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Re-conceptualizing interruptions in physician-patient interview: Co-operative and intrusive
Unformatted Document Text:  Interruption Patterns 11 Of the five physician participants, two were between the ages of 30-39 and three were between the ages of 40-49. At the time of the study, the physicians had been in practice from 1 to 19 years, with an average of 15.50 years. When asked whether they enjoy their profession, one physician answered “very much”, two said “most of the time”, and two responded “sometimes”. Patient Participants It was decided that only patients who came for regular visits, not emergency visits, and who had previously seen the physician at least twice were eligible. Thirty patients, 13 males and 17 females, participated in this study. Patients’ age ranged from 16 to 78, with a mean of 47.92 (SD = 18.16). Twenty-six of the thirty patients provided answers for the following demographic questions: education level, employment status, and health status. One-third (34.6%) had college, university or graduate education, 61.5% high school, 3.8% primary school. Half (50.0%) were employed, 23.1% were unemployed, 26.9% were retired or in school. Professionals or persons in management made up 15.4%, 23.1% were in clerical or skilled workers, and 15.4% worked as unskilled workers (labour). About two-thirds, (65.4%), were in “good or excellent” health, and one-third (34.6%) rated their health as “fair”. No patient rated his or her health as “poor”. When asked the number of times they had seen their doctor in the past six months, participants provided a mean of 4.68 (SD = 4.52). Note that this mean was severely skewed by two outliers, one had seen the physicians for 15 times and the other for 20 times during the past 6 months. Of the 30 participants 5 did not answer this question. For the remaining 25 participants, the median is 3.00 (SD = 4.5, skewness = 2.15). T-test indicated no statistically significant difference between male and female patients in the number of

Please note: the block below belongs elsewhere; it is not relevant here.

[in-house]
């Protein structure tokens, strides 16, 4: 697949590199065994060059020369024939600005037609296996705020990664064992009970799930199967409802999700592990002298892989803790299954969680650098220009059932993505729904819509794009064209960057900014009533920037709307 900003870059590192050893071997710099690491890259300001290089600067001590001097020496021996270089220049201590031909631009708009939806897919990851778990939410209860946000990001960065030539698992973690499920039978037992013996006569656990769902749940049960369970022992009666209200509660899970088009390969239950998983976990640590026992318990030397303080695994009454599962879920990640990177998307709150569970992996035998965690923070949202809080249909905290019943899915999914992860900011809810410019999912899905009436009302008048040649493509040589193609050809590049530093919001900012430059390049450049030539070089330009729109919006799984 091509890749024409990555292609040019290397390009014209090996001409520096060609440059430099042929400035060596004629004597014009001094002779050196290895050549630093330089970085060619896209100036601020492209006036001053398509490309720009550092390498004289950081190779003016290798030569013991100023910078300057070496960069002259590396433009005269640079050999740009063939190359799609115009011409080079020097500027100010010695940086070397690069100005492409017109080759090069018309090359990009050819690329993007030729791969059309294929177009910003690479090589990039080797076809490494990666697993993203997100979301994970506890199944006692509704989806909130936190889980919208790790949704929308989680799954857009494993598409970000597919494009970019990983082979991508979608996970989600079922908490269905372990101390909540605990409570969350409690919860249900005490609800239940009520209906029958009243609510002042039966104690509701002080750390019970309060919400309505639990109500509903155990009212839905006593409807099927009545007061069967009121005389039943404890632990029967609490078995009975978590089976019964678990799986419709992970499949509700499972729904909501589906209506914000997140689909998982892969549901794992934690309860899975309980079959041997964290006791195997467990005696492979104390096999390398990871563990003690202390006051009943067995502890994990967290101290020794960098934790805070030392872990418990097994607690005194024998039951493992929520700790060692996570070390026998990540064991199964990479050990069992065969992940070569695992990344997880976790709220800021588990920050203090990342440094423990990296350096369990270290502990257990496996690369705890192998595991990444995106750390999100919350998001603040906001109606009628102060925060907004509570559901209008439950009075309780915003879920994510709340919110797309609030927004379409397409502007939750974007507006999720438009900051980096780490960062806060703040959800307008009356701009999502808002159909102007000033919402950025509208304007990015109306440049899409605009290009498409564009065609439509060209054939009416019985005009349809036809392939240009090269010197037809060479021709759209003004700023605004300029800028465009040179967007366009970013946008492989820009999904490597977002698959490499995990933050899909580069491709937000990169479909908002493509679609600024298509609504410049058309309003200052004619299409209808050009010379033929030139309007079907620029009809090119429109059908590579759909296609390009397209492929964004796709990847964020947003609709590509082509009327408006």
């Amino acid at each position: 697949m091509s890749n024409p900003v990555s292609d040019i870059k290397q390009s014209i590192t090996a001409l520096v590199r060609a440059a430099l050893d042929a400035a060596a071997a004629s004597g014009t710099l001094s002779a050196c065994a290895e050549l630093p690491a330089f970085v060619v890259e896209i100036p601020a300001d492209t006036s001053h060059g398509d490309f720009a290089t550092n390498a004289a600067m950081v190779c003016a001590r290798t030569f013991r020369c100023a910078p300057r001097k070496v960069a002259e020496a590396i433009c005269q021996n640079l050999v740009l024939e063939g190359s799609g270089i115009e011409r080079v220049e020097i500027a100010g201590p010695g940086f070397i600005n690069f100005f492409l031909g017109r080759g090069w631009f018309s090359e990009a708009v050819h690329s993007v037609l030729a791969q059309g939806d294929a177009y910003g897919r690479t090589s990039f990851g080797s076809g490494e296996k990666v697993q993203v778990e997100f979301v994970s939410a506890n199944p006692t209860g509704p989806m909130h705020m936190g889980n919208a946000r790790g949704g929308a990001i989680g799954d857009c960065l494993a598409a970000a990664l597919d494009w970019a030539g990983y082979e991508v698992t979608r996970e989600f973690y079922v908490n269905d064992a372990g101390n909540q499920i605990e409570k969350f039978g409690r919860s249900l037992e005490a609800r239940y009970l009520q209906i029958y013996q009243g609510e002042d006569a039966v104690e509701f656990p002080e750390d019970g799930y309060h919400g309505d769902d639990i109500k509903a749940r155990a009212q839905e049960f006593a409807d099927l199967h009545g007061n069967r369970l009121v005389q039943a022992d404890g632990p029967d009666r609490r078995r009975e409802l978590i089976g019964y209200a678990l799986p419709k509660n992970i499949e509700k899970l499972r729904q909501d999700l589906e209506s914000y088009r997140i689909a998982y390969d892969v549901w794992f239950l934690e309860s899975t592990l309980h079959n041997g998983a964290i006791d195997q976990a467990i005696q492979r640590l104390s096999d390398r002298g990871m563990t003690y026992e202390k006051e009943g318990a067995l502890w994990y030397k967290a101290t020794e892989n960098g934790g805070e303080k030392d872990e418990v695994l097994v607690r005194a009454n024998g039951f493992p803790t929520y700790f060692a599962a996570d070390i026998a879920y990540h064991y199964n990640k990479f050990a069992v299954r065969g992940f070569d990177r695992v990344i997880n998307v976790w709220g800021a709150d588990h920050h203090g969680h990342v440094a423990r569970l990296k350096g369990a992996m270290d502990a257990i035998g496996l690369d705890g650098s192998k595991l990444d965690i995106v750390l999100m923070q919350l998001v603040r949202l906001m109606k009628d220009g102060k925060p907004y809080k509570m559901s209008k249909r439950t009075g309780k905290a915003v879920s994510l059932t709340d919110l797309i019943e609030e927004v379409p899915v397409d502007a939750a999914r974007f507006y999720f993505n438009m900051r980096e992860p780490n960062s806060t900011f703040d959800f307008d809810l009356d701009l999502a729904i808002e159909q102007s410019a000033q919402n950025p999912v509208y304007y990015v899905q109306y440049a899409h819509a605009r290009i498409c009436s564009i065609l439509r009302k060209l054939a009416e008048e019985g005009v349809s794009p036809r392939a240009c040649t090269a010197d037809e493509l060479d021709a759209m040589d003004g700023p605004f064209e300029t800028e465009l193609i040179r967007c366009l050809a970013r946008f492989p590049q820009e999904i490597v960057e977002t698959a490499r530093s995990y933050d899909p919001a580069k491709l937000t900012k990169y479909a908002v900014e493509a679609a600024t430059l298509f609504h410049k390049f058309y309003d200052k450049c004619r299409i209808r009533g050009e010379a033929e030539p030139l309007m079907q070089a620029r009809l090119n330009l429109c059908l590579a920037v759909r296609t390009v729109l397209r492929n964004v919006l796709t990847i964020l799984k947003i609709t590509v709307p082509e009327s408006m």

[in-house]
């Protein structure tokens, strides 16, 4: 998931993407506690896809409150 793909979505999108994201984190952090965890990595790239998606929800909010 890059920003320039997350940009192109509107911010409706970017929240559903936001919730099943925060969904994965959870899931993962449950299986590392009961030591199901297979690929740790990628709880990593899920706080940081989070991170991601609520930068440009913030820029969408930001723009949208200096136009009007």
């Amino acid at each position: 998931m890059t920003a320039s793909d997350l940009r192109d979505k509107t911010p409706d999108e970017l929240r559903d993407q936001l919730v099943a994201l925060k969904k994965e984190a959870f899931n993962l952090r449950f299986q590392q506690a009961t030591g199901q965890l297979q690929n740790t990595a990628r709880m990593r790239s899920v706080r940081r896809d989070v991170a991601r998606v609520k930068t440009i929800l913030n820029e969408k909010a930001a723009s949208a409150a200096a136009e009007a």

Authors: Li, Han., Krysko, Michael., Desroches, Naghmeh. and Deagle, George.
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Interruption Patterns
11
Of the five physician participants, two were between the ages of 30-39 and three
were between the ages of 40-49. At the time of the study, the physicians had been in
practice from 1 to 19 years, with an average of 15.50 years. When asked whether they
enjoy their profession, one physician answered “very much”, two said “most of the time”,
and two responded “sometimes”.
Patient Participants
It was decided that only patients who came for regular visits, not emergency visits,
and who had previously seen the physician at least twice were eligible. Thirty patients, 13
males and 17 females, participated in this study. Patients’ age ranged from 16 to 78, with
a mean of 47.92 (SD = 18.16). Twenty-six of the thirty patients provided answers for the
following demographic questions: education level, employment status, and health status.
One-third (34.6%) had college, university or graduate education, 61.5% high school,
3.8% primary school. Half (50.0%) were employed, 23.1% were unemployed, 26.9%
were retired or in school. Professionals or persons in management made up 15.4%,
23.1% were in clerical or skilled workers, and 15.4% worked as unskilled workers
(labour). About two-thirds, (65.4%), were in “good or excellent” health, and one-third
(34.6%) rated their health as “fair”. No patient rated his or her health as “poor”. When
asked the number of times they had seen their doctor in the past six months, participants
provided a mean of 4.68 (SD = 4.52). Note that this mean was severely skewed by two
outliers, one had seen the physicians for 15 times and the other for 20 times during the
past 6 months. Of the 30 participants 5 did not answer this question. For the remaining 25
participants, the median is 3.00 (SD = 4.5, skewness = 2.15). T-test indicated no
statistically significant difference between male and female patients in the number of


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